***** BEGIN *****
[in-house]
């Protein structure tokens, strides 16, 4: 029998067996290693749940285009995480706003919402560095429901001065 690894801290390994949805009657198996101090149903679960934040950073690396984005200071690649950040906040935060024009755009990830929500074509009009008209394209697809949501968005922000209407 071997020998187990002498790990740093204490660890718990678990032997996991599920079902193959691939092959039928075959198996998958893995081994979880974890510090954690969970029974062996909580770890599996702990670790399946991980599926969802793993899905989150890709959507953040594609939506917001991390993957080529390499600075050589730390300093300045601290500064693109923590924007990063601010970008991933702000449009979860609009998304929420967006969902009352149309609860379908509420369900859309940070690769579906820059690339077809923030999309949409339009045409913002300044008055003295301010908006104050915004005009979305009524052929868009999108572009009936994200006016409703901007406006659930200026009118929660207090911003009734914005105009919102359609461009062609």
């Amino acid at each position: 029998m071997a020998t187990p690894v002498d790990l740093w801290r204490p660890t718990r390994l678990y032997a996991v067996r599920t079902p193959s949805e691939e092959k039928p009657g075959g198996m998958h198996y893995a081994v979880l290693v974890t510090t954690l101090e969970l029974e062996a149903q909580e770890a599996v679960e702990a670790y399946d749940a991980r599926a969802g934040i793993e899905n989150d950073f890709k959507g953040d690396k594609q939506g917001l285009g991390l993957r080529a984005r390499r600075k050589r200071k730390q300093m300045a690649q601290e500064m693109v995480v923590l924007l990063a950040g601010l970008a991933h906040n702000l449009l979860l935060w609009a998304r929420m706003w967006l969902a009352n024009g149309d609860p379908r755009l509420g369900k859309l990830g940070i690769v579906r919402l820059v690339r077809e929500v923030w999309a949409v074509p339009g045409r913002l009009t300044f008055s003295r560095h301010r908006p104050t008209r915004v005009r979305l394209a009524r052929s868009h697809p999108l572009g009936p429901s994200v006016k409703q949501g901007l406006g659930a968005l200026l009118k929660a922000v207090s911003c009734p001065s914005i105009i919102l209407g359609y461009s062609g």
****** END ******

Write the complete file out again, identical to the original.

[in-house]
């Protein structure tokens, strides 16, 4: 029998067996290693749940285009995480706003919402560095429901001065 690894801290390994949805009657198996101090149903679960934040950073690396984005200071690649950040906040935060024009755009990830929500074509009009008209394209697809949501968005922000209407 071997020998187990002498790990740093204490660890718990678990032997996991599920079902193959691939092959039928075959198996998958893995081994979880974890510090954690969970029974062996909580770890599996702990670790399946991980599926969802793993899905989150890709959507953040594609939506917001991390993957080529390499600075050589730390300093300045601290500064693109923590924007990063601010970008991933702000449009979860609009998304929420967006969902009352149309609860379908509420369900859309940070690769579906820059690339077809923030999309949409339009045409913002300044008055003295301010908006104050915004005009979305009524052929868009999108572009009936994200006016409703901007406006659930200026009118929660207090911003009734914005105009919102359609461009062609």
């Amino acid at each position: 029998m071997a020998t187990p690894v002498d790990l740093w801290r204490p660890t718990r390994l678990y032997a996991v067996r599920t079902p193959s949805e691939e092959k039928p009657g075959g198996m998958h198996y893995a081994v979880l290693v974890t510090t954690l101090e969970l029974e062996a149903q909580e770890a599996v679960e702990a670790y399946d749940a991980r599926a969802g934040i793993e899905n989150d950073f890709k959507g953040d690396k594609q939506g917001l285009g991390l993957r080529a984005r390499r600075k050589r200071k730390q300093m300045a690649q601290e500064m693109v995480v923590l924007l990063a950040g601010l970008a991933h906040n702000l449009l979860l935060w609009a998304r929420m706003w967006l969902a009352n024009g149309d609860p379908r755009l509420g369900k859309l990830g940070i690769v579906r919402l820059v690339r077809e929500v923030w999309a949409v074509p339009g045409r913002l009009t300044f008055s003295r560095h301010r908006p104050t008209r915004v005009r979305l394209a009524r052929s868009h697809p999108l572009g009936p429901s994200v006016k409703q949501g901007l406006g659930a968005l200026l009118k929660a922000v207090s911003c009734p001065s914005i105009i919102l209407g359609y461009s062609g």